Lipman: Haredi press misrepresenting my views

Yesh Atid MK fires back at haredi media after being termed a possible “apostate” in latest issue of ultra-orthodox magazine.

By
May 15, 2013 09:41
3 minute read.
YESH ATID MK Dov Lipman in his new office.

Yesh Atid MK Dov Lipman 370. (photo credit: Courtesy Dov Lipman)

After being called a possible “apostate” in the latest issue of ultra-Orthodox magazine Ami, Yesh Atid MK and haredi Rabbi Dov Lipman fired back, telling The Jerusalem Post that he believes that such publications are intentionally misrepresenting his views.

According to the magazine, “Lipman may indeed have once been chareidi. But the question that begs to be asked is whether, Lipman, who is one of the most virulent activists against Torah values held dear by the global Orthodox community, still is one, or whether he is actually an apostate.”

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Lipman said he supports substantive debate on the issues, but such attacks are out of place.

“It saddens me to see the complete breakdown in derech eretz [good manners] which has been resorted to in order to attack me and others, including colleagues in my party,” Lipman said, asking when it became “permissible according to Jewish law to fabricate quotes or imply quotes when they were never said?”

The freshman lawmaker was referring to a claim that the anonymous writer makes in the article, that “Lipman also implied during [an] interview that the Chasam Sofer’s teachings were responsible for the deaths of Jews during the Holocaust, and that he is trying to eradicate those teachings.”

The Chasam Sofer, Rabbi Moses Schreiber, was the 19th-century founder of the movement that is now known as ultra-Orthodoxy.

However, Lipman said, the “precise quote” is not “remotely close to what they say I implied.”

During a recent interview with The Times of Israel, Lipman was asked if many observant Jews did not leave Europe prior to WWII because their rabbis had instructed them to stay.

Lipman responded that among hassidic Jews this was more common.

“If you study history, a lot of this started happening during the Enlightenment, where the Hatam Sofer [coined the phrase] that chadah assur min-Hatorah [the Torah forbids novelties]. That’s where all this originates from, for sure. I just feel that the lack of willingness to study basic history and understand what our rabbis used to be like – the average kid in a haredi school doesn’t know who the Rambam was.”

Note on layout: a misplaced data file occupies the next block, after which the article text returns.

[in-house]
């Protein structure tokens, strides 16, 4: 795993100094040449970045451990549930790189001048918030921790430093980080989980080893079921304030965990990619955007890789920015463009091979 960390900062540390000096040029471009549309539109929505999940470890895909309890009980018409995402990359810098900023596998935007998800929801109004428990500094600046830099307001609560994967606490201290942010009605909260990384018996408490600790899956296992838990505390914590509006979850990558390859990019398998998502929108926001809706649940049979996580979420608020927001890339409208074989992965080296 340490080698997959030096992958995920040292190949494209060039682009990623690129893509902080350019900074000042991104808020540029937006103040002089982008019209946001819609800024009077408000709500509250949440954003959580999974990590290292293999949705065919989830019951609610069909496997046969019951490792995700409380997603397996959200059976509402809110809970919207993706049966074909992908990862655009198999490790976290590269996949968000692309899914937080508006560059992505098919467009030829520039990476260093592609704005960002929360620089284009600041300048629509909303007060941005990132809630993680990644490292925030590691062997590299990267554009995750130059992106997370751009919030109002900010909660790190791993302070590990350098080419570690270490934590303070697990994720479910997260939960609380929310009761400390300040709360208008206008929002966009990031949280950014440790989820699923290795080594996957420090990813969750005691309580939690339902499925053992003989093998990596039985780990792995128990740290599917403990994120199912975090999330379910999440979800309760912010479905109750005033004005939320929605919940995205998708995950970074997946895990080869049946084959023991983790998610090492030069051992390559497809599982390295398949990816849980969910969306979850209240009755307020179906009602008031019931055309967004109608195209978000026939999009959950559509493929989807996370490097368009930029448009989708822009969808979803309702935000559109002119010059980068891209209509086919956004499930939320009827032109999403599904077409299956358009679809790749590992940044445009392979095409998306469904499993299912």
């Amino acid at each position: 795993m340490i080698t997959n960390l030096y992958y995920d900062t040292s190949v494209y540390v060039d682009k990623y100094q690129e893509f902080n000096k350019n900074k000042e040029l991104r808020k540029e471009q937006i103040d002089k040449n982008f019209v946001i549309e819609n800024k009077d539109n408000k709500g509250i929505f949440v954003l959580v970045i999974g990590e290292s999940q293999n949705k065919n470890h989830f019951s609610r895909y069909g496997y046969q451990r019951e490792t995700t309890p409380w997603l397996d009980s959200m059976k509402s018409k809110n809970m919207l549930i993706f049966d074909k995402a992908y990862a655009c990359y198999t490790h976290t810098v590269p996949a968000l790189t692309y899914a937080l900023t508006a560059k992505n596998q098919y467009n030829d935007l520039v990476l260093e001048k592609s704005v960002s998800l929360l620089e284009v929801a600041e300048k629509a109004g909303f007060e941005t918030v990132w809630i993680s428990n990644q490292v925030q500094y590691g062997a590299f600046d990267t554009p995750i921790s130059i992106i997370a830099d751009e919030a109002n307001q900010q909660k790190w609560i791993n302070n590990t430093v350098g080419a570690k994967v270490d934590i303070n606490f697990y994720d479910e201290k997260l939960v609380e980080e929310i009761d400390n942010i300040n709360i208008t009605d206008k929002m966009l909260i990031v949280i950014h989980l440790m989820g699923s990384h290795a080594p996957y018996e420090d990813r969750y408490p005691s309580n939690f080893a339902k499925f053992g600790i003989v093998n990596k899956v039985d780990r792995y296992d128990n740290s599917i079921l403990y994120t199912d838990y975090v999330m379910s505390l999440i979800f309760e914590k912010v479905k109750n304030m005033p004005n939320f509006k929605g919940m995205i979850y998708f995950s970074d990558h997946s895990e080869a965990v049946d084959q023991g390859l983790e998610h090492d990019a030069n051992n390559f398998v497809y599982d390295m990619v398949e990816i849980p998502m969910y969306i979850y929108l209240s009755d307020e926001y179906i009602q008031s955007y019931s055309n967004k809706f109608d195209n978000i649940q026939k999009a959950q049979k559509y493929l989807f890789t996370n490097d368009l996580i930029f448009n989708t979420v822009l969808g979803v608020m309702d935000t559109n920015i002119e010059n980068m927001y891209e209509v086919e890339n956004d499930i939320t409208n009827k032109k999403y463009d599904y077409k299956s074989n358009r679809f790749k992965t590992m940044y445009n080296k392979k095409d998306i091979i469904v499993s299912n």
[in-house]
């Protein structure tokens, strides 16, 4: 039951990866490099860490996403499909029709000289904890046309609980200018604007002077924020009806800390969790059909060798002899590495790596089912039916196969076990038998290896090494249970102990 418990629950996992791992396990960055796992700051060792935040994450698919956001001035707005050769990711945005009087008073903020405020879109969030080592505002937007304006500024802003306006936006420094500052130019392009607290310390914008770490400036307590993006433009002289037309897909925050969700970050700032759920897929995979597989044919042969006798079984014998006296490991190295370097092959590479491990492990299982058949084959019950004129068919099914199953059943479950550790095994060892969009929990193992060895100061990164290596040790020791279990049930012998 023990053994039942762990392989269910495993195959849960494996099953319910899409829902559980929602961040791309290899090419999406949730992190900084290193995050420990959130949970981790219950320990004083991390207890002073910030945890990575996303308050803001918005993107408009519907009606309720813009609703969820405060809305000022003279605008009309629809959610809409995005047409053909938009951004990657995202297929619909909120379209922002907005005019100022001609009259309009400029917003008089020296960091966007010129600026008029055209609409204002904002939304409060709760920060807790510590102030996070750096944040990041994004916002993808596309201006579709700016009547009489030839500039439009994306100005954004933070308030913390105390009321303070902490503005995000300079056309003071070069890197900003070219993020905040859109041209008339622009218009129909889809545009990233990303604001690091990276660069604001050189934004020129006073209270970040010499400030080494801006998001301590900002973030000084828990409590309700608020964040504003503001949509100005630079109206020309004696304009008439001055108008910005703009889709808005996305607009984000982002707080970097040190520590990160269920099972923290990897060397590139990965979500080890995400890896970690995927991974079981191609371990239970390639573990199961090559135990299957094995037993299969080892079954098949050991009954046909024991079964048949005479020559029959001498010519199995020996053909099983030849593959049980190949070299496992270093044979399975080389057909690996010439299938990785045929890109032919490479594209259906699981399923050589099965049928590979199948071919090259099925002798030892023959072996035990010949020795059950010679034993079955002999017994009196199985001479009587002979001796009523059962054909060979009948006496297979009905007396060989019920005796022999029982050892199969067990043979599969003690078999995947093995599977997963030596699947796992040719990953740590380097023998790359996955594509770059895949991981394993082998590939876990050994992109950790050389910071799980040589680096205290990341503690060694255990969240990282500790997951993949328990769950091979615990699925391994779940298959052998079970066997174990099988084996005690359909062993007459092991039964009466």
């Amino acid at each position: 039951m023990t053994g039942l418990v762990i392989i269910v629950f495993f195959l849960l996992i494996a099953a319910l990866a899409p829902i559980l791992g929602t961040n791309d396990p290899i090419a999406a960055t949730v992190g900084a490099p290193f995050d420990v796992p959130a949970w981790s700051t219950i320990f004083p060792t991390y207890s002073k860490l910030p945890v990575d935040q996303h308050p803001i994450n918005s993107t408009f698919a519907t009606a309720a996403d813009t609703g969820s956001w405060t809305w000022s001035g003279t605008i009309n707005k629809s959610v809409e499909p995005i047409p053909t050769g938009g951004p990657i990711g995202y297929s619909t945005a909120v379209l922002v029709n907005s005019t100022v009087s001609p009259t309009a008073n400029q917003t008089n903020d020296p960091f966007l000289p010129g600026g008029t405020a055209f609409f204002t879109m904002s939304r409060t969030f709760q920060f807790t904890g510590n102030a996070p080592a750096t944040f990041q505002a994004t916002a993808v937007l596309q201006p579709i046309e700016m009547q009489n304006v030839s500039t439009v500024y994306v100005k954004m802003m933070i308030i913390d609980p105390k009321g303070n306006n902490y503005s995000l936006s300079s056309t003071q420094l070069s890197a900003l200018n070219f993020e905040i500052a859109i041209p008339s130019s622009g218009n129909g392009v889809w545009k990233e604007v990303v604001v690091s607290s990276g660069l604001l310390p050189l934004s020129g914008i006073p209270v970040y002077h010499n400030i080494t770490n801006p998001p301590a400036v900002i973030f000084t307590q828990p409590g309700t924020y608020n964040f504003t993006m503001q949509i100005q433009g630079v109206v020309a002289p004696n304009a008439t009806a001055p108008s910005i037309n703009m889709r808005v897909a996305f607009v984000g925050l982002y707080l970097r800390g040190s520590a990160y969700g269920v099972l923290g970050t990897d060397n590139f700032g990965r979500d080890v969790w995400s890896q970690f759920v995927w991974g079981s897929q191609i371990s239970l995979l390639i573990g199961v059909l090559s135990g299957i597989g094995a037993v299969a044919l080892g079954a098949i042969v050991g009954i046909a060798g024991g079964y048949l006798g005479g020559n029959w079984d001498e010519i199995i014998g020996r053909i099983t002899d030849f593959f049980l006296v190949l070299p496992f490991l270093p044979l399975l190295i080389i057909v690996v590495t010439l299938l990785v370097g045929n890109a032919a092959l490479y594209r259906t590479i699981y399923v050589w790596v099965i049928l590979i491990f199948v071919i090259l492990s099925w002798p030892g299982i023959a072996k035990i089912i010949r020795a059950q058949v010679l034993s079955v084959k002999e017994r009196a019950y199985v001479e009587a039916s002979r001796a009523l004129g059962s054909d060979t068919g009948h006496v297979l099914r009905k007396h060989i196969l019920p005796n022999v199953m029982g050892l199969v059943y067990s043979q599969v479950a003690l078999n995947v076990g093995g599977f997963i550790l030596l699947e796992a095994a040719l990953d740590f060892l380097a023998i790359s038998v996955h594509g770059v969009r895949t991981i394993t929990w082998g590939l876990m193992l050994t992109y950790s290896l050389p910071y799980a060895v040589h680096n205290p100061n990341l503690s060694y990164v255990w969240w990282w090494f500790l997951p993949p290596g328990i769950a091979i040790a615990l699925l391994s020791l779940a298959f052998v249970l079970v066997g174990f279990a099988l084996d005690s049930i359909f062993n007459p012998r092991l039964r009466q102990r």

Despite being called “wicked” and an apostate by the dean of his alma mater, the Ner Yisrael Rabbinical College in Baltimore, statements since retracted, Lipman said that he will “continue to quote the sources which support our stance such as: ‘All Torah without work leads to sin,’ [and] ‘A father is obligated to teach his son a trade,’ ...and welcome discussion and debate regarding them.

“I will also continue to work hard to help create an ultra- Orthodox world which sees education and work as a value and an ideal – knowing that this follows the footsteps of the great Torah leaders throughout our rich history,” Lipman said.

In response to Lipman’s comment, Ami publisher Rabbi Yitzchok Frankfurter emailed the Post, stating that “Lipman challenges our interpretation of his words about the Chasam Sofer. The readers are smart enough to read his answer and draw their own conclusions.”

He added that as most Israelis “are probably aware, Lipman is one of the most virulent activists against full-time Torah study in Israel. But what many may not know is that he is actually campaigning with great animus against the very idea of Torah study, specifically Torah study as it has been understood and practiced by Jews throughout the ages, a perspective that has given sustenance to the Jewish nation. This has not gone unnoticed. The Orthodox Jewish world is united in its defense of Torah and to ensure that Lapid and Lipman do not succeed in their attempts to undermine it.”

Haredi websites such as Matzav.com have posted articles libeling Lipman, the MK alleged.

One such article on the site stated that it is a religious obligation to speak against Lipman and that there was no “issur [prohibition] of lashon hara [derogatory speech] vis-a-vis Dov Lipman.”


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